0
$\begingroup$

I started self learning mathematics and physics .. but the thing is I can't join a college , but I watch online lectures and read textbooks instead .. I am interested in theoritical physics .. But I dont know if working on theories without formal education in a college accepted or not?

$\endgroup$
2
  • 1
    $\begingroup$ I’m voting to close this question because it is not about physics $\endgroup$ – Dale Feb 2 at 1:02
  • 1
    $\begingroup$ This would probably be a better fit on Academia. $\endgroup$ – Sandejo Feb 2 at 1:30
2
$\begingroup$

There are far more journals than there used to be, and getting a paper accepted by one of them is far easier than it used to be. But this is because many journals now are low-quality. Even with a degree it is not necessarily easy to get published in a top-quality journal.

$\endgroup$
1
$\begingroup$

Yes, it's possible.

Fair warning though, the barrier to entry is hard, and there's a good chance you won't be able to find anything worth publishing as a self-educated physicist. There's a reason why the traditional path to research is by doing a PhD - it's a skill you need to learn, and something that is best learned from someone experienced (i.e. a professor).

$\endgroup$
4
  • $\begingroup$ Is it because of lack of scientific information on the internet or because doing research is a skill that cannot be self taught . $\endgroup$ – Ahmed Mokhtar Feb 2 at 0:52
  • 2
    $\begingroup$ @AhmedMokhtar the latter, research is a skill that cannot be self-taught very well. It's certainly possible, but for the vast majority of people it will not work. $\endgroup$ – Allure Feb 2 at 0:57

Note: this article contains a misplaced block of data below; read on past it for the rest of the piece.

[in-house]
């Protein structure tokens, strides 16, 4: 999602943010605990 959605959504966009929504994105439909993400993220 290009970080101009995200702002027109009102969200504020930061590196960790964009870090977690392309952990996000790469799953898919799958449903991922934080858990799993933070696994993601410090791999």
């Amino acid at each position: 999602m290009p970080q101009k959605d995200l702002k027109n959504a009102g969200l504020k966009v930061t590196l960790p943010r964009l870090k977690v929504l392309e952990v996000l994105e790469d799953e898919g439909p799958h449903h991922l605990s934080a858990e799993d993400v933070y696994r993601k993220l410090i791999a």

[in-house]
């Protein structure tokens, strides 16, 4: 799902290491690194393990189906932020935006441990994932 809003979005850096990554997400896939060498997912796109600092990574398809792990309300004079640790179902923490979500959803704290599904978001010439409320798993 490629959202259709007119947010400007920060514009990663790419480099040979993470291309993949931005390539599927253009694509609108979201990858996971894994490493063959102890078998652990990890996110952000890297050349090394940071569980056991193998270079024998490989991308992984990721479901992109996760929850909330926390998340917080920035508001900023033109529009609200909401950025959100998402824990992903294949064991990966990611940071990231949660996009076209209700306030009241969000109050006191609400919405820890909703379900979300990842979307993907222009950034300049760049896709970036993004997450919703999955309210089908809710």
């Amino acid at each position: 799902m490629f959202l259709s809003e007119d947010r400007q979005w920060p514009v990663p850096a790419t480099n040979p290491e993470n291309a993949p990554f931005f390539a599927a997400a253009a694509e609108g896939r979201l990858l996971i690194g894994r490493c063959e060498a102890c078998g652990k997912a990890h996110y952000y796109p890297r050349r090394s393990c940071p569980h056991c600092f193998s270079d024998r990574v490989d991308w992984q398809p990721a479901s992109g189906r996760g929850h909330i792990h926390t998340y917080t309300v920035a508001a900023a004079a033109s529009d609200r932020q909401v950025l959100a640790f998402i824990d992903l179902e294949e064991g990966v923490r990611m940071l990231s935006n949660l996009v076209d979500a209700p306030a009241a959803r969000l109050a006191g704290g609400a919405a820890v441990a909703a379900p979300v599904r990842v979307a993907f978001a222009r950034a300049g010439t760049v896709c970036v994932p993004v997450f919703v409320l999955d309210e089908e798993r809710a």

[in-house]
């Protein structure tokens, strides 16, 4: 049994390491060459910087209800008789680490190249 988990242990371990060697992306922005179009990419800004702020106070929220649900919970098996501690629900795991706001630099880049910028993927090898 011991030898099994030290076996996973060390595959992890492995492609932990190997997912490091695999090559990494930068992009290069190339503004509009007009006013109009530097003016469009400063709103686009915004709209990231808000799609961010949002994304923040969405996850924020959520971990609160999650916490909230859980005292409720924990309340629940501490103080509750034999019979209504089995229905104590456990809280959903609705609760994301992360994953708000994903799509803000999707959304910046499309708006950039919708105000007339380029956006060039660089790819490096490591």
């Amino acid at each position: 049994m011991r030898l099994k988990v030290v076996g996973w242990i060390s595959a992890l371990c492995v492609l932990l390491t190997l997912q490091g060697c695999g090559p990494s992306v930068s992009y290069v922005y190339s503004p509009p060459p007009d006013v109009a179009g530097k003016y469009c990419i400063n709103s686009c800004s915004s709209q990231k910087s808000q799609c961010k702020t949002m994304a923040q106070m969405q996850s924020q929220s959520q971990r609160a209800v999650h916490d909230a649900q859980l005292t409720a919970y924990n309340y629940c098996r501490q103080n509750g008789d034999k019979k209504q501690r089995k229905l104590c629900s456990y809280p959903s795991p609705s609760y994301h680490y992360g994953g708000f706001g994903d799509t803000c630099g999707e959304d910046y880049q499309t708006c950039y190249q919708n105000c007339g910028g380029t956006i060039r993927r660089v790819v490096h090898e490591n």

• 5
    $\begingroup$ @AhmedMokhtar It is not lack of information on the internet. It is because there is far too much "information" for any single individual to figure out for themselves what "information" is actually useful, what is just plain wrong, and what is crackpot nonsense. If you don't know what other researchers in the same field are working on, and what the interesting unanswered questions are, you are very unlikely to produce anything the rest of the scientific community cares about. $\endgroup$ – alephzero Feb 2 at 1:18
  • 3
    $\begingroup$ It can often take many months of effort to make a small-but-measurable amount of progress on a research-level question. A very big risk is that you will go in a direction that others won't find interesting, or that was already done before, or already shown to be impossible... This is really where @alphazero's comment comes into play. You simply can't understand everything that's been written in any field at the level you need to in order to make a contribution, so you have to have a good idea in advance what is going to be worth working on... That's what an advisor should help you with. $\endgroup$ – Andrew Feb 2 at 1:47

Not the answer you're looking for? Browse other questions tagged or ask your own question.